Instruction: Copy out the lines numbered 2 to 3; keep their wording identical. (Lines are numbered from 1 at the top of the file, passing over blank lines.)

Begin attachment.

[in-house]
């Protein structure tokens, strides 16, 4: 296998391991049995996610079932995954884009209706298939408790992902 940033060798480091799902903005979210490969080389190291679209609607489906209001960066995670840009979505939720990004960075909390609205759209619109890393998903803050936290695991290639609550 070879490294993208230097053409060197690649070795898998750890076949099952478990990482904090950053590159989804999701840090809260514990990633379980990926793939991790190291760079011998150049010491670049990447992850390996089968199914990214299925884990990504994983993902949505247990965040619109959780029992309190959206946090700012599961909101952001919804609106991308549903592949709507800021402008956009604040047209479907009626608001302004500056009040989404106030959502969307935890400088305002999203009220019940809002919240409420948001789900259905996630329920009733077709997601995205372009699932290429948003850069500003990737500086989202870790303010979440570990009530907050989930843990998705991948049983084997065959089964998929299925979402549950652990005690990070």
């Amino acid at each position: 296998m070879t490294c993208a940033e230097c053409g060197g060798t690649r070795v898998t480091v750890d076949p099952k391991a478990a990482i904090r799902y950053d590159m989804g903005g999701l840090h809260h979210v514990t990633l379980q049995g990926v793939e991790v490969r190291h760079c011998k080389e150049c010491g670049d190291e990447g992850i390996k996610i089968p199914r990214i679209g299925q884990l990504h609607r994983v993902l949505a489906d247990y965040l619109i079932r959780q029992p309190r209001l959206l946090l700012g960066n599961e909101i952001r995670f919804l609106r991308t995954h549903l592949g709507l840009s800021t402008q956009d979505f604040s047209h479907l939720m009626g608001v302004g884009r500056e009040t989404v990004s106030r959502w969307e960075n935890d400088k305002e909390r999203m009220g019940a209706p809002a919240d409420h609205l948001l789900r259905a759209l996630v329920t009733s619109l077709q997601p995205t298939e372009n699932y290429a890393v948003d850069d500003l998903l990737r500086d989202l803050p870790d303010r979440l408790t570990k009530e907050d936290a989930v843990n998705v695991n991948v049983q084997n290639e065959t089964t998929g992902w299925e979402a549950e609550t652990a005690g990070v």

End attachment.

């Protein structure tokens, strides 16, 4: 296998391991049995996610079932995954884009209706298939408790992902 940033060798480091799902903005979210490969080389190291679209609607489906209001960066995670840009979505939720990004960075909390609205759209619109890393998903803050936290695991290639609550 070879490294993208230097053409060197690649070795898998750890076949099952478990990482904090950053590159989804999701840090809260514990990633379980990926793939991790190291760079011998150049010491670049990447992850390996089968199914990214299925884990990504994983993902949505247990965040619109959780029992309190959206946090700012599961909101952001919804609106991308549903592949709507800021402008956009604040047209479907009626608001302004500056009040989404106030959502969307935890400088305002999203009220019940809002919240409420948001789900259905996630329920009733077709997601995205372009699932290429948003850069500003990737500086989202870790303010979440570990009530907050989930843990998705991948049983084997065959089964998929299925979402549950652990005690990070």
């Amino acid at each position: 296998m070879t490294c993208a940033e230097c053409g060197g060798t690649r070795v898998t480091v750890d076949p099952k391991a478990a990482i904090r799902y950053d590159m989804g903005g999701l840090h809260h979210v514990t990633l379980q049995g990926v793939e991790v490969r190291h760079c011998k080389e150049c010491g670049d190291e990447g992850i390996k996610i089968p199914r990214i679209g299925q884990l990504h609607r994983v993902l949505a489906d247990y965040l619109i079932r959780q029992p309190r209001l959206l946090l700012g960066n599961e909101i952001r995670f919804l609106r991308t995954h549903l592949g709507l840009s800021t402008q956009d979505f604040s047209h479907l939720m009626g608001v302004g884009r500056e009040t989404v990004s106030r959502w969307e960075n935890d400088k305002e909390r999203m009220g019940a209706p809002a919240d409420h609205l948001l789900r259905a759209l996630v329920t009733s619109l077709q997601p995205t298939e372009n699932y290429a890393v948003d850069d500003l998903l990737r500086d989202l803050p870790d303010r979440l408790t570990k009530e907050d936290a989930v843990n998705v695991n991948v049983q084997n290639e065959t089964t998929g992902w299925e979402a549950e609550t652990a005690g990070v």